Damian Elwes
Gauguin’s Studio in Tahiti
Basquiat’s Studio on Crosby Street, NYC
Picasso’s Studio at Rue Schoelcher, Paris
Paul Cézanne’s Studio in Aix-en-Provence, France
Keith Haring’s Studio
Damian Elwes
Lucian Freud’s Studio
Basquiat’s Studio
Gustave Klimt’s Studio
Damian Elwes
Matisse’s Studio in Collioure
Damian Elwes
Picasso’s Upstairs Studio in Cannes
Damian Elwes
Picasso’s Studio
Damian Elwes, the artist who paints painters’ studios
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The freedom without veils in Birdee’s shots

The freedom without veils in Birdee’s shots

Giulia Guido · 4 weeks ago · Photography

Blackbird fly, blackbird fly / Into the light of the dark black night, sang the Beatles more than fifty years ago, and it is this song, and its message of freedom, that inspired Jamie Johnson in the choice of what is now her stage name, Birdee. Birdee has been shooting since 2014, when she started with self-portraits. Today, her photographs taken mainly in analogical form are able to analyze the themes of femininity, strength and grace.  The young girls who are the protagonists of her shots are beautiful, carefree, suspended but not for this reason they are not determined and tenacious. Moreover, the fact that we almost never show their bodies in full and often hide their faces helps us to identify with them. They are nobody, so they can be anyone, even ourselves.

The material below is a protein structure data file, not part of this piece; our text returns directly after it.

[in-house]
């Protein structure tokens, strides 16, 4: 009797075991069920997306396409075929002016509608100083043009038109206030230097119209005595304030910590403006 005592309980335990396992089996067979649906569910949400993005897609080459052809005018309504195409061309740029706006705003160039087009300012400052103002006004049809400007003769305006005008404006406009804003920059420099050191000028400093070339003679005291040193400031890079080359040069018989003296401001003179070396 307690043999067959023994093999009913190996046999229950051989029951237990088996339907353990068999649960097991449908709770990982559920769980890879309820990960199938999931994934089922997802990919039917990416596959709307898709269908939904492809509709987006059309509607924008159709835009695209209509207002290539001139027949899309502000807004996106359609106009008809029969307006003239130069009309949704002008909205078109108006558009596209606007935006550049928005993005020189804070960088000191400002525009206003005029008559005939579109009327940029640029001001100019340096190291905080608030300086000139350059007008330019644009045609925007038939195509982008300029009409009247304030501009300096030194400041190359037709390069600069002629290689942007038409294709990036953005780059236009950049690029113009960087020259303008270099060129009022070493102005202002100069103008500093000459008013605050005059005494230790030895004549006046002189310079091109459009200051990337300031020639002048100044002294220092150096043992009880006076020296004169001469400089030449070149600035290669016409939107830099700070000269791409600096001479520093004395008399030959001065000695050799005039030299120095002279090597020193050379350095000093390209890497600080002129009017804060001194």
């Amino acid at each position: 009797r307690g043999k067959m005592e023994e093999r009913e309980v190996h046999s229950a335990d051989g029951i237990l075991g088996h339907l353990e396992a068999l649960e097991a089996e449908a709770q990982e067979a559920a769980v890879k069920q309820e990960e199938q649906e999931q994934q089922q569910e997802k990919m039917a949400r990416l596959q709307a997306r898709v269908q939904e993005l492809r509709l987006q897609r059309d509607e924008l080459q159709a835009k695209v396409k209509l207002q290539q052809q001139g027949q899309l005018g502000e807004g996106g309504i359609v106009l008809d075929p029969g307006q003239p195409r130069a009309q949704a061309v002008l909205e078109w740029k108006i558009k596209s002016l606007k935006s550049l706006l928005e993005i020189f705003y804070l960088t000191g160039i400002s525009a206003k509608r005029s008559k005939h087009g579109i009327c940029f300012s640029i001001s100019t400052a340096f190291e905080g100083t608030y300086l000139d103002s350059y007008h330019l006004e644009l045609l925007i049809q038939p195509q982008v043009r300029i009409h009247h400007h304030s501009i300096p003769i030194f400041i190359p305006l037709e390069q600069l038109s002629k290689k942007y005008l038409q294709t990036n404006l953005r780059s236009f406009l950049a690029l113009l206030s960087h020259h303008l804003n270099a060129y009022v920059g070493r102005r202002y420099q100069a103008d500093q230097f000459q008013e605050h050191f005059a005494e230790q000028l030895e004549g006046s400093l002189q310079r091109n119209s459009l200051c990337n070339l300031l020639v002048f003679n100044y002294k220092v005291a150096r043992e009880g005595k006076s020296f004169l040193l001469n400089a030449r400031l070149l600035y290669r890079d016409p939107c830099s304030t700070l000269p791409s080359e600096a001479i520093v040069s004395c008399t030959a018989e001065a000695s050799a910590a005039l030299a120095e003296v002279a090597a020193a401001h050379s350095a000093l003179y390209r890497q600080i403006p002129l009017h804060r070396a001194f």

Scrolling through Birdee’s website or her Instagram profile, you will notice that in addition to female figures there is also another element that always comes back in her shots, real water. It almost seems as if the graceful bodies of the girls who shoot are transformed in contact with the waves of the sea or a swimming pool. The little bubbles that caress the skin give light and life to the images.